• Read that warranty closely, especially concerning what the warranty defines as "powertrain"and the various parts of it, how long the warranty is and what costs will be paid as time goes on. After a given time or mileage parts but not labor may be covered, later own only a part of the costs are covered.The warranty may define words differently than general usage. "Powertrain" is usually defined as the engine and transmission as a unit, including the clutch or converter between them. The warranty usually doesn't include the clutch disc inside the housing , it is designed to wear out sacrificially instead of other more expensive parts. The word "engine" usually means what is called a "long block" or every thing except what can be taken off the engine without removing the valve cover or oil pan. Basically the 'innards',pistons,rings,head, valve train, oil pump,rods, and shafts etc. sometimes,but not usually, including the intake and exhaust manifolds, which may be covered under another warranty.. But the oil pan and cover themselves may not be covered. Sometimes the "engine" is a "shortblock", technically just the stuff below the cylinder head less the oil pump, this is common on engines with an aluminum head on an iron block, sometimes the head is covered but the camshaft and valve train may not be, they may be covered under another warranty. Some really good warranties may also include the 'drivetrain', adding the driveshaft(s),axles, trans-axles, possibly even differential or constant velocity joints. Most warranties usually specifically exclude certain parts like differentials, CVJ and 'wear parts' like clutch plates. So, "Powertrain"- the engine and transmission unit. But read that warranty carefully, a few years back a guy I know bought a car and paid extra for what seemed like a super powertrain warranty, based on months and mileage and especially for the time. Then he had to use it. After digging out all the receipts to prove he'd changed the oil as required ( actually better than required) he discovered the warranty covered labor for inspection, disassembly, ( it was after this point that the discovery of coverage was made) and parts, but not labor for installation and reassembly. That's the most expensive part. The shop-monkey ( broom pusher) can take it apart and look at it, but the highest paid guy in the shop is required to put it all back together. At least after it was all put back together, the highly paid, highly factory trained "techician" said, "Here, we had these left over," and handed a big handful of free nuts, bolts, and odd little gizmos to guy I knew.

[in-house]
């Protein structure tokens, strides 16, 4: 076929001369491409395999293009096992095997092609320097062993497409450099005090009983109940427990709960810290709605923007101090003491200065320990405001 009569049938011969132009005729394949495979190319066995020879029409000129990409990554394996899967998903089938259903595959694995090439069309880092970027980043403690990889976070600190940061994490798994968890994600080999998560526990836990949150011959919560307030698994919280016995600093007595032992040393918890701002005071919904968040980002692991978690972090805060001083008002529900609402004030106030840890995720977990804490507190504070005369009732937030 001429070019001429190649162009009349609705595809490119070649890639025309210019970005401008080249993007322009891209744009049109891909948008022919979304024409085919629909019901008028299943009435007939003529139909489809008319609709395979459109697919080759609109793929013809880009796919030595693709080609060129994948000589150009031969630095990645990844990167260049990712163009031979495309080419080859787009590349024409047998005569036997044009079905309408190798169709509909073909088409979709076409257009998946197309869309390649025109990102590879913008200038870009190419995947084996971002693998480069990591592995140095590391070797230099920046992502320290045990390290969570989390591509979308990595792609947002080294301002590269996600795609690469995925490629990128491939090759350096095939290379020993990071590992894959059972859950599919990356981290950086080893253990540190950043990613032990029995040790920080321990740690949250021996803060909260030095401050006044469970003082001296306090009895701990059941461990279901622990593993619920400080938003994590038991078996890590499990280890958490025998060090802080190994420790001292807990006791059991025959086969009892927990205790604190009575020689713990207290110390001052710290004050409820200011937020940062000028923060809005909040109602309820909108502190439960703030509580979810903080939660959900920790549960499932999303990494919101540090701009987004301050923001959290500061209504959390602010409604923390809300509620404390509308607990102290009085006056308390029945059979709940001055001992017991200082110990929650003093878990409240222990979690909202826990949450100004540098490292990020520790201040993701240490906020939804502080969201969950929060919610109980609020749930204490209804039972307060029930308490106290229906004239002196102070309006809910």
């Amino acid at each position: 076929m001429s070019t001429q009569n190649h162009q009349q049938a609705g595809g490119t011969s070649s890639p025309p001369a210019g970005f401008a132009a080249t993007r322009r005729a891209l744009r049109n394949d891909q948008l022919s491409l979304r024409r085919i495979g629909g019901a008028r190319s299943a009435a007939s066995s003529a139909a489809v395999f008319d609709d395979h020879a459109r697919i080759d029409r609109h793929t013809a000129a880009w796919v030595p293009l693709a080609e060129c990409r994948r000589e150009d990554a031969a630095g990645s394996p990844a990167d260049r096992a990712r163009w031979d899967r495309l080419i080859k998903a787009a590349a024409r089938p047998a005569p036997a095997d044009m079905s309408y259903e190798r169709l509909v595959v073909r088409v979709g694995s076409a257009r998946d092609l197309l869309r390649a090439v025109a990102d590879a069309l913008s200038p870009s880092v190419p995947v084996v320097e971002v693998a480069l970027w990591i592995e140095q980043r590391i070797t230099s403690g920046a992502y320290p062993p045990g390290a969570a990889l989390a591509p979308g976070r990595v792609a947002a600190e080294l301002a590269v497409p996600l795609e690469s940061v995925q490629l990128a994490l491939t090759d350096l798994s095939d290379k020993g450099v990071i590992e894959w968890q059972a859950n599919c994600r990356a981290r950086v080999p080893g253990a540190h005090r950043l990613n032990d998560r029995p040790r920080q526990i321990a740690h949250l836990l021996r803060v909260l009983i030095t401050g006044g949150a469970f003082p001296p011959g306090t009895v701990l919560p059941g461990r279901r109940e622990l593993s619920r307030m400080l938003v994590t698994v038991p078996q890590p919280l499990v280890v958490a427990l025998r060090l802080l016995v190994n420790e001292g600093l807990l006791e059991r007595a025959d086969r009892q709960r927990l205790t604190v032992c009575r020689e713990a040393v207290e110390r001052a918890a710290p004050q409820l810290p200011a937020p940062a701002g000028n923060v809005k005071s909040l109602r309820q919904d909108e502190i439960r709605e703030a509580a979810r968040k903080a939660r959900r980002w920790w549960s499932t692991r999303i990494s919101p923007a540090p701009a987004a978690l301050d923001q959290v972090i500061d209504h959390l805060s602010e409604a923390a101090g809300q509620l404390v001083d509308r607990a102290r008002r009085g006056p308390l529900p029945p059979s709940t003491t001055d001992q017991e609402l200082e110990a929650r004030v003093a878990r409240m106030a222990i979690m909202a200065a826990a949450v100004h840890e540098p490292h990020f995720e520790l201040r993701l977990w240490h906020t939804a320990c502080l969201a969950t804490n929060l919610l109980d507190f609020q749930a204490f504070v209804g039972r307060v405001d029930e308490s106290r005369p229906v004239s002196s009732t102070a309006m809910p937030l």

• After you’ve considered the model, bells and whistles and the price of a car, one of the most important features to compare when purchasing one is the warranty offered by the manufacturer. A powertrain warrantywarrantywarranty covers all or part of the powertrainpowertrainpowertrain of a vehicle, which is made up of the engine, transmission and drivetrain. Essentially, the powertrainpowertrainpowertrain is the system that powers the car, and then transfers that power to the transmission, then finally to the wheels of the car. When a mechanical problem occurs with a covered part of a powertrainpowertrainpowertrain, the manufacturer or auto dealership will pay to have it repaired. What exactly is covered, and to what extent varies enormously

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